COVID-19 impacting North America’s commercial-vehicle market, report says

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A March 10 report from ACT Research predicts that while the COVID-19 is already impacting the continent’s commercial-vehicle market, the market should begin an upward trend in 2022. (iStock)

COLUMBUS, Ind. – According to ACT’s March 10 release of the North American Commercial Vehicle OUTLOOK, the global spread of the coronavirus, COVID-19, required ACT Research to do a foundational reassessment of near-term economic expectations, and by extension, North American commercial-vehicle demand.
The North American Commercial Vehicle OUTLOOK forecasts the future of the industry, looking at the next one to five years, with the objective of giving OEMs, Tier 1 and Tier 2 suppliers, and investment firms the information needed to plan accordingly for what is to come. The report provides a complete overview of the North American markets and takes a deep dive into relevant, current market activity to highlight orders, production and backlogs, shedding light on the forecast. Information included in the report covers forecasts and current market conditions for medium- and heavy-duty trucks/tractors and trailers; the macroeconomies of the U.S., Canada and Mexico; publicly traded carrier information, oil and fuel-price impacts; freight and intermodal considerations; and regulatory environment impacts.
“Starting in the second half of February, COVID-19 went from a China containment story to one of spiraling pandemic,” said Kenny Vieth, president and senior analyst at ACT Research. “And six weeks after shutting down for the Spring Festival, China is only now starting to return to work. While they weren’t working, the Chinese weren’t spending either, and as the planet’s largest consumer of commodities, China’s downturn is hitting commodity prices across the board.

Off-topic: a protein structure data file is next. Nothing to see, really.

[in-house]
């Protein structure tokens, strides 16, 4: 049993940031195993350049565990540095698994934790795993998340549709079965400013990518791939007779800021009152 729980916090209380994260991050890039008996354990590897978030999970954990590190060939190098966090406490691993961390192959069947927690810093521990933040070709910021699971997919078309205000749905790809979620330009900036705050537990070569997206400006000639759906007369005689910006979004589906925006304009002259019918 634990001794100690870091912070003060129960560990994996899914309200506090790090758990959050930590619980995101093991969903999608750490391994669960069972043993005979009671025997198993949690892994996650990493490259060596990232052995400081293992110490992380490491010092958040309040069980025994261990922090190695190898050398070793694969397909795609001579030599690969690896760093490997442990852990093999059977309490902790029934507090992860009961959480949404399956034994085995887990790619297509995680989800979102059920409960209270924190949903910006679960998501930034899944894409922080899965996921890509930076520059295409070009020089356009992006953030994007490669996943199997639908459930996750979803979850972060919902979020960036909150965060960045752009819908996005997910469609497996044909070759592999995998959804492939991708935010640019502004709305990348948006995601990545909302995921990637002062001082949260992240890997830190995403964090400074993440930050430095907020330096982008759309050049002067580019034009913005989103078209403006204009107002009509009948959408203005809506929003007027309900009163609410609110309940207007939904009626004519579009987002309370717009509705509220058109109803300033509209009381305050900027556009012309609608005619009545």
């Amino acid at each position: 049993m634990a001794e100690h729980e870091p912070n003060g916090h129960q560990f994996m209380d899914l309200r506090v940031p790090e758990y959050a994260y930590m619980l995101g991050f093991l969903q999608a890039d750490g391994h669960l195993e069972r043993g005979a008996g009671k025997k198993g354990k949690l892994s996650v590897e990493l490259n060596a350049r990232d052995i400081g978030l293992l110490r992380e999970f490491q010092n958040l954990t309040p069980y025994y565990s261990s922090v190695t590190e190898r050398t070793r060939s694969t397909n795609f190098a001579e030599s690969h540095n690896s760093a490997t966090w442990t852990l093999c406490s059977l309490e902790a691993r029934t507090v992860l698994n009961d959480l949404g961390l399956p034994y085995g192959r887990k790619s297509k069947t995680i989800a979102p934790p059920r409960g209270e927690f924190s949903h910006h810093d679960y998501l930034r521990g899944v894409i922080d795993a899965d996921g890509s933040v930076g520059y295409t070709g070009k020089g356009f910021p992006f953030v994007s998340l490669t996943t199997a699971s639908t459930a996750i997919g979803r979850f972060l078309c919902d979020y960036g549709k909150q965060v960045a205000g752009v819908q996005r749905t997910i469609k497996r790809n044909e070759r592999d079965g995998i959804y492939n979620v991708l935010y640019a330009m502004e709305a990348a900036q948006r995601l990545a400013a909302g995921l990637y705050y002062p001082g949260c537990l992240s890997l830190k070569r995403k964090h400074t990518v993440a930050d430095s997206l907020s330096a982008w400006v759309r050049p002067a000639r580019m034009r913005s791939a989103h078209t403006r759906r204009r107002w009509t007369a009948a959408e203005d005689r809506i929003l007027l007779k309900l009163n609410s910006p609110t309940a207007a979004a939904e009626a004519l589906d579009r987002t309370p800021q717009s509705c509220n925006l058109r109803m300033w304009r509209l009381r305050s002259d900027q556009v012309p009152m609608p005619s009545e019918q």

“While demand-side weakness will continue to unfold, the front-and-center impact from a freight perspective presently is on the supply side: Domestic port and rail volumes have just begun to reflect the drop in Chinese output,” Vieth continued. “Being a supplier of intermediate and finished goods, there are major implications for a number of freight-intensive economic sectors, and we are just on the cusp of feeling that pinch.”
Regarding demand for commercial vehicles in North America, Vieth said, “While we reserve the details of our forecasts for ACT subscribers, I can tell you that COVID-19 has undermined expectations across the board in 2020. Starting with lower expectations for economic output, medium-duty, heavy-duty and trailer forecast have all been trimmed to reflect the drop in economic activity. Beyond substantive changes in the immediate near term, our longer-term assumptions are unchanged presently, with expectations that markets will recover to trend starting in 2022.”

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